Cooley, in a written statement, also said Martin's plan fails to address other necessary issues. Those issues include providing marketing funding to bring large-scale events to the center and funding to maintain the facility.
"As we have communicated since last summer, from our perspective, the Martin proposal does not return LCCCA to a long-term sustainable financial position.
"It does not provide adequate funding for marketing of Level I and Level II events. It does not address financing of reserves for replacement of furniture and equipment as required by our governing document. So, we will not increase our financial contribution for this plan," Cooley wrote.
Level I events are those in which 500 rooms are rented in the county on a peak night, ensuring spillover beyond the 300-room Marriott. Level II events bring at least 300 booked on a peak night.
Gray introduced an alternative in September that would address those issues, but it would also require raising the hotel tax 1.1 percent to 5 percent. The increase would add $1 to the cost of the average hotel room rental in the county, Gray said. That wouldn't turn anyone away, he believes.
A tax increase would need the approval of the county commissioners. Martin, the commissioners' chairman, said the board would not support an increase.
Any increase in the hotel tax has been opposed by the Greater Lancaster Hotel and Motel Association. Hotel operators contend any increase will add to the bottom-line cost and make them and the county less competitive against other areas.
The Pennsylvania Dutch Convention & Visitors Bureau, which counts hoteliers among its members, also opposes any increase in the tax.
"The board is still committed to opposition to an increase of the room tax as it relates to supporting the financial burden of the downtown center," reiterated Steve Sikking, board chairman of the visitors bureau.
Sikking is a partner in the Eden Resort and Fulton Steamboat hotels and past president of the hotel association.
Sikking, who voiced confidence in Martin, said the visitors bureau would oppose a third plan for center funding, which has not been publicly aired. He said it was discussed by the bureau board members, although not presented to them.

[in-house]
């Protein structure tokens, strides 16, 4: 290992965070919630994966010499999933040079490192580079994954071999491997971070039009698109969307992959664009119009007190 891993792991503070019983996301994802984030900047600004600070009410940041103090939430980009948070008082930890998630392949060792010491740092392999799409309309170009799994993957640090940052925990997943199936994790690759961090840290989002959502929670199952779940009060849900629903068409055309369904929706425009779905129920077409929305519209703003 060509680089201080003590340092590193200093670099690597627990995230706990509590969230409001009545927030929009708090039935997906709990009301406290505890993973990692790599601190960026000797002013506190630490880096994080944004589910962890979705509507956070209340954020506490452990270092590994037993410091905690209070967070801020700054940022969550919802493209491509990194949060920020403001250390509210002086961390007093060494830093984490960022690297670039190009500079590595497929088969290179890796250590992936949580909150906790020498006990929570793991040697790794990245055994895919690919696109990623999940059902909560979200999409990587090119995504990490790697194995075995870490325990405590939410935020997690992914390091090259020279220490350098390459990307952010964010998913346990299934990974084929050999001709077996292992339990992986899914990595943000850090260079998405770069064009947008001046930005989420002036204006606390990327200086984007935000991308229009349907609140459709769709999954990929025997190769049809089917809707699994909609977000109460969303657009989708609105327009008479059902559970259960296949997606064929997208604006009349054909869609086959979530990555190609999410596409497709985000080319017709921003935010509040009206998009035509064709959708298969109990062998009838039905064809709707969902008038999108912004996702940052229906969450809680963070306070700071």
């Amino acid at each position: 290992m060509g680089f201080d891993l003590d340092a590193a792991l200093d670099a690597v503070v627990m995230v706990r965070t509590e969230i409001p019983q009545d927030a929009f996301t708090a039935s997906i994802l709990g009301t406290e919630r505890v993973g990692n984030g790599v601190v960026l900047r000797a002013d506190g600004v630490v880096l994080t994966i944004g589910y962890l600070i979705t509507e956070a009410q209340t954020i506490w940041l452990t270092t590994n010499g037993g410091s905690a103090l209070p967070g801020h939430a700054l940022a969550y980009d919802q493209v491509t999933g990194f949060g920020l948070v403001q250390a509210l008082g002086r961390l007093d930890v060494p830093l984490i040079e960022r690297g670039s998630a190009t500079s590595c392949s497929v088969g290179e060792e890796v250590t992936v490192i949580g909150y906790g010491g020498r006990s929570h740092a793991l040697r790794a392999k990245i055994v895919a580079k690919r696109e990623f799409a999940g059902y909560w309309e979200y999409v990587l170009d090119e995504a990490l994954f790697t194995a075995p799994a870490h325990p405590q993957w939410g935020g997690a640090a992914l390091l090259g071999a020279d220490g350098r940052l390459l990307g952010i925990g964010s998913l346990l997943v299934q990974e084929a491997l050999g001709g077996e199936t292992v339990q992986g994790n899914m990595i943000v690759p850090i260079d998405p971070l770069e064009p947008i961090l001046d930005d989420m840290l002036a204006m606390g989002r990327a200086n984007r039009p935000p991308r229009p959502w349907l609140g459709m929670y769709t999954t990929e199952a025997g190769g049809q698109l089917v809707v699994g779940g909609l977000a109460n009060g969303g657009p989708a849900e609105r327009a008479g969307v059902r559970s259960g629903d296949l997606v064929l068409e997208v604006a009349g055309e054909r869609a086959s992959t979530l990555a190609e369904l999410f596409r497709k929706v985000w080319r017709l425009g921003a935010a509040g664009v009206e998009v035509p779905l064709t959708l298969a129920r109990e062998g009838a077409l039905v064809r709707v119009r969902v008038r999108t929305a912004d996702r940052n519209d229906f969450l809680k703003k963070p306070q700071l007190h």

That plan would increase revenues for the convention center, but would not raise the hotel tax. Instead, the plan would shift excise tax revenue from the visitors bureau to the center.
The visitors bureau now gets all of a 1.1 percent excise tax on county hotel rooms that is also levied. That revenue is earmarked for county tourism promotion.
Although the December revenue has not been received, the excise tax is expected to have provided about $1.5 million to the bureau for 2012, said bureau spokesman Joel Cliff.
Lancaster Alliance President Bob Shoemaker said the third proposal is a hybrid plan intended to get people talking.
"The real impetus of any plan is to bring people to the table and that hasn't occurred to my knowledge," Shoemaker said.
The key to the proposal is establishing reliable, long-term debt funding; providing funds for reserves and replacing worn furniture, fixtures and equipment; and creating a marketing effort dedicated to the center, Shoemaker said.
Bringing a greater number of Level I and Level II events will not only help the center, but will help the county as a whole, which was the intent of building the center, he reasons.
"It's paramount to all of us in the business community that countywide tourism marketing be addressed," Shoemaker said.
Kevin Molloy, the Convention Center Authority executive director, has listened in on some of the conference call discussions which Martin has held with Wells Fargo.
Molloy last week said he is not losing sleep over the situation. He believes the center will be here, with its doors open, for the foreseeable future.
The fact that Wells Fargo would agree to an extension, rather than just raising the rates, is positive, he said.
"I think this is a positive sign that Wells Fargo is thinking positively of Lancaster County and the Lancaster County Convention Center," he said.
Penn Square Partners consists of Penn Square General Corp., an affiliate of the High Cos., and Penn Square Ltd. LLC, an affiliate of Lancaster Newspapers Inc., publisher of the Intelligencer Journal/Lancaster New Era and the Sunday News.